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Danielle's picture

Defining Consciousness...

 

            I have been thinking about a good definition of consciousness, and after our class discussion I have come to the conclusion that there are many ways to define consciousness. I think the definition of consciousness differs according to the context. The consciousness of a particular person at any given moment is different than the consciousness of a person interacting with another person. Consciousness at any given moment is driven by behavior within the surrounding environment. Our consciousness is driven by behavioral choices that change on a daily basis. Repeated behavioral choices evolve into habits which I think are not conscious behaviors. As someone brought up in class, habits are unconscious behavioral choices and to get rid of habits a person must be conscious of these behavioral choices. Overall, I think consciousness can be defined by a person’s interaction with the ever changing and ever evolving environment.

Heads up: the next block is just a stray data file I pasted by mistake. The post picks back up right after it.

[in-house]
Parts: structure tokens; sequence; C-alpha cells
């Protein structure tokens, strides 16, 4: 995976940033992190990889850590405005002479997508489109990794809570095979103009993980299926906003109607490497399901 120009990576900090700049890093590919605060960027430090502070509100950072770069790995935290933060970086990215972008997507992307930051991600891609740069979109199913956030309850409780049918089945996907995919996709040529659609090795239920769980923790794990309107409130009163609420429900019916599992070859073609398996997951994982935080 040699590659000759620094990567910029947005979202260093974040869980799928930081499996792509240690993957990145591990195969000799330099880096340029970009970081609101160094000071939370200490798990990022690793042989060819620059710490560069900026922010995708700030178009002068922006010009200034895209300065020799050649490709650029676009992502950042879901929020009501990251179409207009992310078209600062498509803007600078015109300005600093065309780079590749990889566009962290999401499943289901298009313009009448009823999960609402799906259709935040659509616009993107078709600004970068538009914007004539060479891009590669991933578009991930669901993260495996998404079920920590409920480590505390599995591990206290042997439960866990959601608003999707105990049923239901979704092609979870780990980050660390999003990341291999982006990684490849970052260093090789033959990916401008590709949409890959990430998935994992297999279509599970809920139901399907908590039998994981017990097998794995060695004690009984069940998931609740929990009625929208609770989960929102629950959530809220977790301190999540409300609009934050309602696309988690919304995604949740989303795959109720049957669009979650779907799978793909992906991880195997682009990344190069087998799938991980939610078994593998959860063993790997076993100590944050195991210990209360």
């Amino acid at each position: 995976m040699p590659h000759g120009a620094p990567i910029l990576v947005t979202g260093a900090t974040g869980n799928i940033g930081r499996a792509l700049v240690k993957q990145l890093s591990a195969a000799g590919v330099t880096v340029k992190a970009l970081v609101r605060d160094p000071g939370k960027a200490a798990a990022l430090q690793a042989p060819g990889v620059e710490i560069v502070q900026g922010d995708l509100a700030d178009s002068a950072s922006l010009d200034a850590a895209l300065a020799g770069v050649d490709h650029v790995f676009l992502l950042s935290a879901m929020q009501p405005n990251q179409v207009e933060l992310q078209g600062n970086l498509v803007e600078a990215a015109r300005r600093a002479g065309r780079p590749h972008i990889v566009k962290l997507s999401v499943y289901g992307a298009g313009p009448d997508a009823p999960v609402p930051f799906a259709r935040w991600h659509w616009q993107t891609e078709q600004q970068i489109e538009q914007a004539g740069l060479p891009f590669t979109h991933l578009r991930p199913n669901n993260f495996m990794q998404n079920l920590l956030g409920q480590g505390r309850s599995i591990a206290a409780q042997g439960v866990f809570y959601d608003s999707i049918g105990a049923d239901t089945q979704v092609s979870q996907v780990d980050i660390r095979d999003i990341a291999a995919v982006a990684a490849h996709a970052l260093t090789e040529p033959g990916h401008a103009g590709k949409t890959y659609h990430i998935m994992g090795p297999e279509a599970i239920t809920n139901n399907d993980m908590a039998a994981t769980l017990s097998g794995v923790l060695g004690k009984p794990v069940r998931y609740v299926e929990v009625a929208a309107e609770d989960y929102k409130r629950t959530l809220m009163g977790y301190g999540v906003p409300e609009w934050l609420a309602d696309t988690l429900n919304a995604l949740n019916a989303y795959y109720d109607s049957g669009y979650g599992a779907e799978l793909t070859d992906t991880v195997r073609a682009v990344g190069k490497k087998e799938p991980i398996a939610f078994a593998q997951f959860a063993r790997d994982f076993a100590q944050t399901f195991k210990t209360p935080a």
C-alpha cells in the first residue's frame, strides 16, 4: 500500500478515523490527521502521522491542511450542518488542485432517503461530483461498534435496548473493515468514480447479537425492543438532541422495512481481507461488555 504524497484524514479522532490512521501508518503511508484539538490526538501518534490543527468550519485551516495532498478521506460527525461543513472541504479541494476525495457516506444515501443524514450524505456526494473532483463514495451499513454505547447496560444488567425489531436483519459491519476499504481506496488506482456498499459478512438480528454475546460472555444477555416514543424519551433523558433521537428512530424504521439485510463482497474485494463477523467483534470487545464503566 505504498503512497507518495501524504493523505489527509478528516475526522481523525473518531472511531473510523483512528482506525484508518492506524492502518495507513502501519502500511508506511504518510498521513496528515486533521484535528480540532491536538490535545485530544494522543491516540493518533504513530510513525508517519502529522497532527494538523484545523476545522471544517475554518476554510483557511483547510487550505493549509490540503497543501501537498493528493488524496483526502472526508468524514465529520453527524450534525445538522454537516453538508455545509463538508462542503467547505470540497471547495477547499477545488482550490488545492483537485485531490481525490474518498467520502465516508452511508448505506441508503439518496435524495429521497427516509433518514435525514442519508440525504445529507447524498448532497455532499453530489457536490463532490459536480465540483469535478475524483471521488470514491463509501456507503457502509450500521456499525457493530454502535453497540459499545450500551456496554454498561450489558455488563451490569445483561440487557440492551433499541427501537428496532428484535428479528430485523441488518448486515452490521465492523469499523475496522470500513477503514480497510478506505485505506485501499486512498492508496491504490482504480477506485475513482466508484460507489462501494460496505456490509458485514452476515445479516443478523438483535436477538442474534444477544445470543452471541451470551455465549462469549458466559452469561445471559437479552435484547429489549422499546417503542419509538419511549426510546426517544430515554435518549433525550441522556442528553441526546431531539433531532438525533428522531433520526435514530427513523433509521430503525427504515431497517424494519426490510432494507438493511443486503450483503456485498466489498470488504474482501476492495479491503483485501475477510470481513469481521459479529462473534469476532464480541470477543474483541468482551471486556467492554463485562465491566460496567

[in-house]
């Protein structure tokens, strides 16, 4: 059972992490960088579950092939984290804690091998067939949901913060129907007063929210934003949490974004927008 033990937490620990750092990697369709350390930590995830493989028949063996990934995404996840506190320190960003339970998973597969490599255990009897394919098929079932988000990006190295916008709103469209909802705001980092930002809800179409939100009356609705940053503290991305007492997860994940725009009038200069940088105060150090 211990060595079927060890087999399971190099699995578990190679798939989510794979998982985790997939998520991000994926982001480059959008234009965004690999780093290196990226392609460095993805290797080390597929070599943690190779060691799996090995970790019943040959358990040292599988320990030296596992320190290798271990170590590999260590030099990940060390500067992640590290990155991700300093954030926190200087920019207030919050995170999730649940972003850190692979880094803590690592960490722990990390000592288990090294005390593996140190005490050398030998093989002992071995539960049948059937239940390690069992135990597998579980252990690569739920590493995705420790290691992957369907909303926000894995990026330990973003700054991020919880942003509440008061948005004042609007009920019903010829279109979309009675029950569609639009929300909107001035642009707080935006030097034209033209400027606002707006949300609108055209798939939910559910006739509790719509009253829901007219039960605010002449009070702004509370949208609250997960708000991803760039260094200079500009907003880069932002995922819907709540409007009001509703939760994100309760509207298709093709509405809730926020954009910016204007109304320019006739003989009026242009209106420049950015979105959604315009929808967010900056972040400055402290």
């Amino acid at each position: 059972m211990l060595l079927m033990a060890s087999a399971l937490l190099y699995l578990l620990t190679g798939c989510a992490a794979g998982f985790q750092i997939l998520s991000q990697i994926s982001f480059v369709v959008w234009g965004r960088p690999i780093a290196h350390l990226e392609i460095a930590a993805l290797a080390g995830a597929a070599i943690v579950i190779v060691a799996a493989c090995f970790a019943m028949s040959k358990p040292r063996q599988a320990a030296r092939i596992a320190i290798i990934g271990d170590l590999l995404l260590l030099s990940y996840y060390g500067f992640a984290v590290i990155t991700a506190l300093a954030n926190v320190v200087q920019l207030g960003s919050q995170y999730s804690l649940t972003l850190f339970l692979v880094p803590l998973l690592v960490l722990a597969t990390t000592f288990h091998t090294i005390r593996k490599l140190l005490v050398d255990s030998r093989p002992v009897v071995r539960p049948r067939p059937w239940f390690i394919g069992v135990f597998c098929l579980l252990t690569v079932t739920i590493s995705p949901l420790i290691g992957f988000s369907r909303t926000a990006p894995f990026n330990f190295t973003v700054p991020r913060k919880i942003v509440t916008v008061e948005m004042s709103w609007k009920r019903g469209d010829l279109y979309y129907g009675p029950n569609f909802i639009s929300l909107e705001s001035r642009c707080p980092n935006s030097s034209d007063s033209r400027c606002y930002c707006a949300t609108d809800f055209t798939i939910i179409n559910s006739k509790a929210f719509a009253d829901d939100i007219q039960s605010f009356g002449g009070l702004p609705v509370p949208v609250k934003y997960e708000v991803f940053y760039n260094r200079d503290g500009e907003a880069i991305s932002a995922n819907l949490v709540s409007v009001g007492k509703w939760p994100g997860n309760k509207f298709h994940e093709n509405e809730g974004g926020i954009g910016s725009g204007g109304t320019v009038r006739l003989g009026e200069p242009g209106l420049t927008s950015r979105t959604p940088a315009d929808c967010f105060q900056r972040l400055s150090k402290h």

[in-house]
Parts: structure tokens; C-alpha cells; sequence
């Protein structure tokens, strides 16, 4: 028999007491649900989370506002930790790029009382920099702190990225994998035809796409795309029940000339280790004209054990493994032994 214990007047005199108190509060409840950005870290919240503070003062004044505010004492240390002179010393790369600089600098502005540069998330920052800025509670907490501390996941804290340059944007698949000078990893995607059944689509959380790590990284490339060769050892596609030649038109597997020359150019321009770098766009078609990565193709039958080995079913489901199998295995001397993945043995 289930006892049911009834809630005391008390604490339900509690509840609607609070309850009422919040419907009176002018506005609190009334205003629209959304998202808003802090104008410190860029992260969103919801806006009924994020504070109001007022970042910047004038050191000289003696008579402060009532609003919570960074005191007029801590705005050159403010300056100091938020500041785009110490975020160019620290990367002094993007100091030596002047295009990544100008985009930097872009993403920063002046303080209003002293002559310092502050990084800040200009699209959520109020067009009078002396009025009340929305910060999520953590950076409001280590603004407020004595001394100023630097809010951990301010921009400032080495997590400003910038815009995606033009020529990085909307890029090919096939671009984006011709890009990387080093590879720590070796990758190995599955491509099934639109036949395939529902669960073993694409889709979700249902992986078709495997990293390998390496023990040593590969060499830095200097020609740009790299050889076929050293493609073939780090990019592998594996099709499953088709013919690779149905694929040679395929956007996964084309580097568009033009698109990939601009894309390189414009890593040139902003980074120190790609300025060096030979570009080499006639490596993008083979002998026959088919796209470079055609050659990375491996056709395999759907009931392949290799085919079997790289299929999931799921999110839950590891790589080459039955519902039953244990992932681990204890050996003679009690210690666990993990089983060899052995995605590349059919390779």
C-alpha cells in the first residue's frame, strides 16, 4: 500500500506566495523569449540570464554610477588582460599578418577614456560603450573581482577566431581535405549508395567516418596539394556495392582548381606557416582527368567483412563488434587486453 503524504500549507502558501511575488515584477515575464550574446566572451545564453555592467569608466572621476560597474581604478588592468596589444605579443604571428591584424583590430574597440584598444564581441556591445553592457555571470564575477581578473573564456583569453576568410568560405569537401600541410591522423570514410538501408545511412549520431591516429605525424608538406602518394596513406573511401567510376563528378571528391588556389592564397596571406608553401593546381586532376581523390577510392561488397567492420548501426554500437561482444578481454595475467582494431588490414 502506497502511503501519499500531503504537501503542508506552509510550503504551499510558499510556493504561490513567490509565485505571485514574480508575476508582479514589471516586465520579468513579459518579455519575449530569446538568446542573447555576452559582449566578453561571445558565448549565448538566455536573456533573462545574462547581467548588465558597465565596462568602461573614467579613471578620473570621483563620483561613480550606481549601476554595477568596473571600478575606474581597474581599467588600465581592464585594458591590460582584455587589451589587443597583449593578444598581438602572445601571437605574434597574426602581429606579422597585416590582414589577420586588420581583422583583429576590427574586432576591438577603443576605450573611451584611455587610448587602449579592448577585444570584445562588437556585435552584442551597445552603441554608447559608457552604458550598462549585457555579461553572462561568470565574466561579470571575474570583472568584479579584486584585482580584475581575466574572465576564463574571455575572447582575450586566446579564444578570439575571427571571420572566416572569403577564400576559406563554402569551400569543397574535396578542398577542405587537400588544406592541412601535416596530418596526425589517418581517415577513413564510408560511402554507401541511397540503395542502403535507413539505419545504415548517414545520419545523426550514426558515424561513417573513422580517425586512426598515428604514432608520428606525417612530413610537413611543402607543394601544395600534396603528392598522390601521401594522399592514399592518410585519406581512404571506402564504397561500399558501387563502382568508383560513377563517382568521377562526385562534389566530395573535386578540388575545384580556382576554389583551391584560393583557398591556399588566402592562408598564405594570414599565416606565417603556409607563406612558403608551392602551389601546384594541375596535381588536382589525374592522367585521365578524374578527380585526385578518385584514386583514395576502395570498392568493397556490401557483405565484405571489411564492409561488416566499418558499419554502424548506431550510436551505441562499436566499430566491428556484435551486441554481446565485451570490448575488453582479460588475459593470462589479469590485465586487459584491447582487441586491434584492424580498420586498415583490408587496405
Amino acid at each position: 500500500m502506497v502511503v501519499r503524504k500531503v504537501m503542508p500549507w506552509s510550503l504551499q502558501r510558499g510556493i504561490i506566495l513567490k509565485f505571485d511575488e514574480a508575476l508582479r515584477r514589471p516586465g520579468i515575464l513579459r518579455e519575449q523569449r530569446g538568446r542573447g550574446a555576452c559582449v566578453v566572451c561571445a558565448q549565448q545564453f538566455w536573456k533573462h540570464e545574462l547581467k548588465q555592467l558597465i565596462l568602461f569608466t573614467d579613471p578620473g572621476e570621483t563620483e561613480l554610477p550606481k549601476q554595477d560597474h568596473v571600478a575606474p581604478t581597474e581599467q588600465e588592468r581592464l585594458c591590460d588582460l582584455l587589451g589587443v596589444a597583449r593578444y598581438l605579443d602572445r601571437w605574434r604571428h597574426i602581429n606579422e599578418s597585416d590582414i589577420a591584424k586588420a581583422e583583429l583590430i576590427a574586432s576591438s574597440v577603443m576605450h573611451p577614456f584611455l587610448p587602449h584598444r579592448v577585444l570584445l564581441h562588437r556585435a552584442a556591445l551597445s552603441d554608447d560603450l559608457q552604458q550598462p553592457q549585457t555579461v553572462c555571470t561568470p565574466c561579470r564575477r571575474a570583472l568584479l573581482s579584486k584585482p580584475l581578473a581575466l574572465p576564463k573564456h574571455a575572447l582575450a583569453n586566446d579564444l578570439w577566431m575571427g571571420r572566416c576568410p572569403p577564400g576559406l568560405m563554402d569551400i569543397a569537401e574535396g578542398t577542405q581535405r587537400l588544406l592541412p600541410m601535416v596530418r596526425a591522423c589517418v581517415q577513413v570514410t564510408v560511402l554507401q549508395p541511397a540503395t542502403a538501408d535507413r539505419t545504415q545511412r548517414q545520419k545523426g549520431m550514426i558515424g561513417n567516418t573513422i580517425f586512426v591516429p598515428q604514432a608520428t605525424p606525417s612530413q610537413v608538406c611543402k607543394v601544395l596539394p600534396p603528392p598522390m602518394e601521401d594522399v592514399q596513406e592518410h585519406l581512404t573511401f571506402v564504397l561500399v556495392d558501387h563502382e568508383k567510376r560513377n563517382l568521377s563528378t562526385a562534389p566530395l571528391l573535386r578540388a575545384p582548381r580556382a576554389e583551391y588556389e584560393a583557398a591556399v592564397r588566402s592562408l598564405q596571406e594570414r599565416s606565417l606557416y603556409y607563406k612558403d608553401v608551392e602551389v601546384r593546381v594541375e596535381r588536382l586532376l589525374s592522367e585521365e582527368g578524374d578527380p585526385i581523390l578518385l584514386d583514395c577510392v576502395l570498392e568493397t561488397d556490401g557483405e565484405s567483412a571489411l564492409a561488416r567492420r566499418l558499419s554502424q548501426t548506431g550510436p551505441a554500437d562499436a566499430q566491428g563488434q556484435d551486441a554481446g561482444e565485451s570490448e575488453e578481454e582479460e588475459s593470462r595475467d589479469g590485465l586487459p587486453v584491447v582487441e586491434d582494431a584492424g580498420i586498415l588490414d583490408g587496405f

I think that interactions between two people require another definition of consciousness. In this case, consciousness involves a social and emotional connection between two people, which is driven by language. This definition of consciousness allows us to understand why pet owners consider their pets to be conscious. I think that we associate consciousness with social and emotional language. Animals communicate with their owners via language, verbal and physical, such as barking or wagging of the tale, and these behavioral cues make animals conscious. Human consciousness, similar to animal consciousness, requires language. For a person to be conscious they need to be communicating in some form to another person. This is why people in comas are considered unconscious, because they cannot communicate with the language needed to be considered conscious and usually do not express any form of social or emotional language.

             

      

             

      

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